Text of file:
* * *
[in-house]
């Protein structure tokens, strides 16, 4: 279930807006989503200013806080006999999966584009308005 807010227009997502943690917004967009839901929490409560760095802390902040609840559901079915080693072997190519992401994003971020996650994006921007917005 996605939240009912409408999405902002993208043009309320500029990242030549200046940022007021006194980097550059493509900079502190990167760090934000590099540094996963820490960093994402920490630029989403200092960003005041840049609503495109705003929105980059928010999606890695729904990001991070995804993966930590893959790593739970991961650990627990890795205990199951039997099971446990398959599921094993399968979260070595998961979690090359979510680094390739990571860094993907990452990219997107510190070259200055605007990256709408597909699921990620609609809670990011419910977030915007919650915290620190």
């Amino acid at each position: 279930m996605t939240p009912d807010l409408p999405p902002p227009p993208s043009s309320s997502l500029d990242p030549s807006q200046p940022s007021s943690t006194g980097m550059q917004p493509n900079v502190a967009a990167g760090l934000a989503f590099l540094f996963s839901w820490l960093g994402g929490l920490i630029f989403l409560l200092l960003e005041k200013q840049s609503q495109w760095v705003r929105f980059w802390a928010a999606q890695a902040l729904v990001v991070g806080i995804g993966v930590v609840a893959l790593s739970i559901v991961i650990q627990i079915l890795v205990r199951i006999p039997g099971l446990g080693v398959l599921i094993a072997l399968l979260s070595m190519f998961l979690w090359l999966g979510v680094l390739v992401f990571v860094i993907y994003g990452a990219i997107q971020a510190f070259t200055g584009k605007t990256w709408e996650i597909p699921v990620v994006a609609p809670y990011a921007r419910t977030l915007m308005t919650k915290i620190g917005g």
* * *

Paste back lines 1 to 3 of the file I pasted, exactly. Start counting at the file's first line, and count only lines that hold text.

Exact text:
[in-house]
């Protein structure tokens, strides 16, 4: 279930807006989503200013806080006999999966584009308005 807010227009997502943690917004967009839901929490409560760095802390902040609840559901079915080693072997190519992401994003971020996650994006921007917005 996605939240009912409408999405902002993208043009309320500029990242030549200046940022007021006194980097550059493509900079502190990167760090934000590099540094996963820490960093994402920490630029989403200092960003005041840049609503495109705003929105980059928010999606890695729904990001991070995804993966930590893959790593739970991961650990627990890795205990199951039997099971446990398959599921094993399968979260070595998961979690090359979510680094390739990571860094993907990452990219997107510190070259200055605007990256709408597909699921990620609609809670990011419910977030915007919650915290620190």
């Amino acid at each position: 279930m996605t939240p009912d807010l409408p999405p902002p227009p993208s043009s309320s997502l500029d990242p030549s807006q200046p940022s007021s943690t006194g980097m550059q917004p493509n900079v502190a967009a990167g760090l934000a989503f590099l540094f996963s839901w820490l960093g994402g929490l920490i630029f989403l409560l200092l960003e005041k200013q840049s609503q495109w760095v705003r929105f980059w802390a928010a999606q890695a902040l729904v990001v991070g806080i995804g993966v930590v609840a893959l790593s739970i559901v991961i650990q627990i079915l890795v205990r199951i006999p039997g099971l446990g080693v398959l599921i094993a072997l399968l979260s070595m190519f998961l979690w090359l999966g979510v680094l390739v992401f990571v860094i993907y994003g990452a990219i997107q971020a510190f070259t200055g584009k605007t990256w709408e996650i597909p699921v990620v994006a609609p809670y990011a921007r419910t977030l915007m308005t919650k915290i620190g917005g």